Using only the comment threads of the ‘Savage Love’ advice column article archives, a short history of politics in North America was constructed. In late 2008, comments were enabled on the online ‘Savage Love’ column. That is where the book ‘Commentariat’ begins. The text weaves a compilation of comments relating to political events through personal accounts, news, excitement, and outrage.
The exhibition at Yactac includes a series of portraits of some of the regular commenters from the text. Though their actual identities are unknown, Knox generated personas based on the information the ‘characters’ share about themselves in the comments. Taking friends and acquaintances with perceived similarities as a starting point, visual identities were constructed. The text and drawings consider ways in which identities and politics are increasingly realized through online social platforms.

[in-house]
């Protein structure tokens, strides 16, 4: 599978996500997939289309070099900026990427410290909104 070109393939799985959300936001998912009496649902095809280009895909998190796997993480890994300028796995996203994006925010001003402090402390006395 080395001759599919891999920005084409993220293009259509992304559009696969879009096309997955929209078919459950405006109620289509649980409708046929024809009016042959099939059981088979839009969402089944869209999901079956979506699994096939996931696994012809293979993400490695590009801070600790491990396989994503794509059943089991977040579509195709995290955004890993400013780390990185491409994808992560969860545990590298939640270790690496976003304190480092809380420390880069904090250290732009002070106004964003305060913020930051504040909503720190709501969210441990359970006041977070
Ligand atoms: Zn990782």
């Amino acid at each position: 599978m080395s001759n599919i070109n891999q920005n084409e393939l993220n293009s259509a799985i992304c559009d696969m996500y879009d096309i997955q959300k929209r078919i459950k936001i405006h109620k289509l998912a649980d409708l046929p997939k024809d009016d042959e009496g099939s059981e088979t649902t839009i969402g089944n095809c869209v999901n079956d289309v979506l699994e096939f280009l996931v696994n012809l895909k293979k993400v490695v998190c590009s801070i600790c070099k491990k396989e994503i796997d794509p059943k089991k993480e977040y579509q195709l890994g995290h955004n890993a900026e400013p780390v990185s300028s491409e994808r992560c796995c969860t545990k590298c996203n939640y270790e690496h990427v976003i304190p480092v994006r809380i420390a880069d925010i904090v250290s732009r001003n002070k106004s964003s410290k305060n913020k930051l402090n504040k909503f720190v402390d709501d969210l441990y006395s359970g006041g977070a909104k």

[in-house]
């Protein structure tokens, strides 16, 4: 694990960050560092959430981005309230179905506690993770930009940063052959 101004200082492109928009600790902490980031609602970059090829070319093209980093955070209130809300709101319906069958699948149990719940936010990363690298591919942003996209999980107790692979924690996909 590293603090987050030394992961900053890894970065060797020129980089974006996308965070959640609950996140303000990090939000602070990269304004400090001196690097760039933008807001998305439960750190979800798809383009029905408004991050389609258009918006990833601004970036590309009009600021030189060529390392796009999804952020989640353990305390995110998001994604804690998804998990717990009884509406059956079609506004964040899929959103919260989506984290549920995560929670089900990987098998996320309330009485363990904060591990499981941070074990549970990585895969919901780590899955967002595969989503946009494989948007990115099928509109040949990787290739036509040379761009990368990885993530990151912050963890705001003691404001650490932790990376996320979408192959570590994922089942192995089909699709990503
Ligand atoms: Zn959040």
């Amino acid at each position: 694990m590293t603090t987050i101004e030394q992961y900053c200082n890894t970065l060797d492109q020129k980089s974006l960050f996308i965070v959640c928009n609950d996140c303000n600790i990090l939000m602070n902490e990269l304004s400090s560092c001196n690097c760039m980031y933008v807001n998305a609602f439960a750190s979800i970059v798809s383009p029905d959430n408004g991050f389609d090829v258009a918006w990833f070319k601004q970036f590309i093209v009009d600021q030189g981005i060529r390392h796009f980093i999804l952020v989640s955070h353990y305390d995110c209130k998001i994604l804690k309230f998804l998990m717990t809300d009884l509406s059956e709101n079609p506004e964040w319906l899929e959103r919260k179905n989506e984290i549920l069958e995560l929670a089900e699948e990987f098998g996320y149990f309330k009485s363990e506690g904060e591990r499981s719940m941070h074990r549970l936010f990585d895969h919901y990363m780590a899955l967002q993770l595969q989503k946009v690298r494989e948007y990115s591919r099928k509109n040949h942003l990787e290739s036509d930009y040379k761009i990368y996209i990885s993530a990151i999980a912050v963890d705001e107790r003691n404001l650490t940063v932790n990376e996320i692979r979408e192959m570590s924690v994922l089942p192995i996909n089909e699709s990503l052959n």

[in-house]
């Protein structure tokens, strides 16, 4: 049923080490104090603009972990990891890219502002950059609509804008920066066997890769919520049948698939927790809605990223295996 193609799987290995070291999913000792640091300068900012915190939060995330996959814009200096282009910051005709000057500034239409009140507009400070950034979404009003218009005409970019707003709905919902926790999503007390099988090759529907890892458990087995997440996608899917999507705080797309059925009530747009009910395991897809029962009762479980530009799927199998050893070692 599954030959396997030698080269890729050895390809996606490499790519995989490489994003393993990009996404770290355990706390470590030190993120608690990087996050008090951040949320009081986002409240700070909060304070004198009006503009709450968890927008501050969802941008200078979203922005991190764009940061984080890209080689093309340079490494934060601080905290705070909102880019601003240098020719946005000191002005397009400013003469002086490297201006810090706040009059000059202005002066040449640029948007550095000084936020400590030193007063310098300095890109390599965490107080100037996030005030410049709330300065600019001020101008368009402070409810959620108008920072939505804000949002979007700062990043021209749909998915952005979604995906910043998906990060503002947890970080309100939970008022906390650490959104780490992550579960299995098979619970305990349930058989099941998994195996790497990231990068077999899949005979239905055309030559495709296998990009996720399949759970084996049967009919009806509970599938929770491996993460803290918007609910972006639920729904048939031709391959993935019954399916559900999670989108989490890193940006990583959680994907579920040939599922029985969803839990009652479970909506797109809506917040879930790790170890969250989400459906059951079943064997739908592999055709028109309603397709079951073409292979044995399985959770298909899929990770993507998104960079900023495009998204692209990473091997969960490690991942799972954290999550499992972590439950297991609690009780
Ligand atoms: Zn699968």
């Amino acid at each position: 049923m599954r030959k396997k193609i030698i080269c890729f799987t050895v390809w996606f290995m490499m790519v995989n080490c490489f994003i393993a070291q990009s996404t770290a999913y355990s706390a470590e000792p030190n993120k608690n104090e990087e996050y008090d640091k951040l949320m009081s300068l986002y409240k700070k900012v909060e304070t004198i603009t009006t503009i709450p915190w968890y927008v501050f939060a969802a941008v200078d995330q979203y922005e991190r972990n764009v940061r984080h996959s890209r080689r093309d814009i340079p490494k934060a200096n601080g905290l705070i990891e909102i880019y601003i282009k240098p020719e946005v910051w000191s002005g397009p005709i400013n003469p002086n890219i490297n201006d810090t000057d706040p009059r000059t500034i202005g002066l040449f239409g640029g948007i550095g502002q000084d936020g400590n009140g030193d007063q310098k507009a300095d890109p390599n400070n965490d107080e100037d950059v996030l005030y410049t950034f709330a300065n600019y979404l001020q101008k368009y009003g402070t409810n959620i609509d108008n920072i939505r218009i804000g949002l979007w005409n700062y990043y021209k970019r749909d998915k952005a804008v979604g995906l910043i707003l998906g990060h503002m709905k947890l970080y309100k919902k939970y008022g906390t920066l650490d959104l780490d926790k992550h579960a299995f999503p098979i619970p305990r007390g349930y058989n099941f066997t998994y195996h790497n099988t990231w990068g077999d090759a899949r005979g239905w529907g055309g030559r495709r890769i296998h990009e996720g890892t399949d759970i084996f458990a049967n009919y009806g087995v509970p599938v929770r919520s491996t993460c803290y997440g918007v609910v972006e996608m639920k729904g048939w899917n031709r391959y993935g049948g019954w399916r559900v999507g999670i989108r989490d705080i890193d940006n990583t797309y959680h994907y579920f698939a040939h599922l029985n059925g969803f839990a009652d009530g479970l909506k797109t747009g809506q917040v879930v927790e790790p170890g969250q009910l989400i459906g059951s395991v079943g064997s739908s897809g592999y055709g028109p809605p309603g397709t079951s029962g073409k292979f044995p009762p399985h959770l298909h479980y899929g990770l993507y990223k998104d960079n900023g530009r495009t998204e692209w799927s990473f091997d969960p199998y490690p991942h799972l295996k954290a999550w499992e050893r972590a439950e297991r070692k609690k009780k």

This project is an appropriation. Any resemblance to actual events or persons, living or dead, is entirely reasonable. But take it with a grain of salt.
Liz Knox uses conceptual strategies, examining systems of interpretation with an emphasis on irony. Language is the most common thread in her work, and a common starting point is found text. Knox studied Studio Art at the University of Guelph and completed her graduate studies at Emily Carr University in 2013. Her work has been shown in exhibitions and film festivals across Canada including Katharine Mulherin Gallery, Toronto; Charles H Scott Gallery, Vancouver; G Gallery, Toronto; CAFKA, Kitchener; and the Justina M. Barnicke Gallery, Toronto.
We gratefully acknowledge the support of the Canada Council for the Arts.
See lizknox.ca and yactac.com for more information about this project.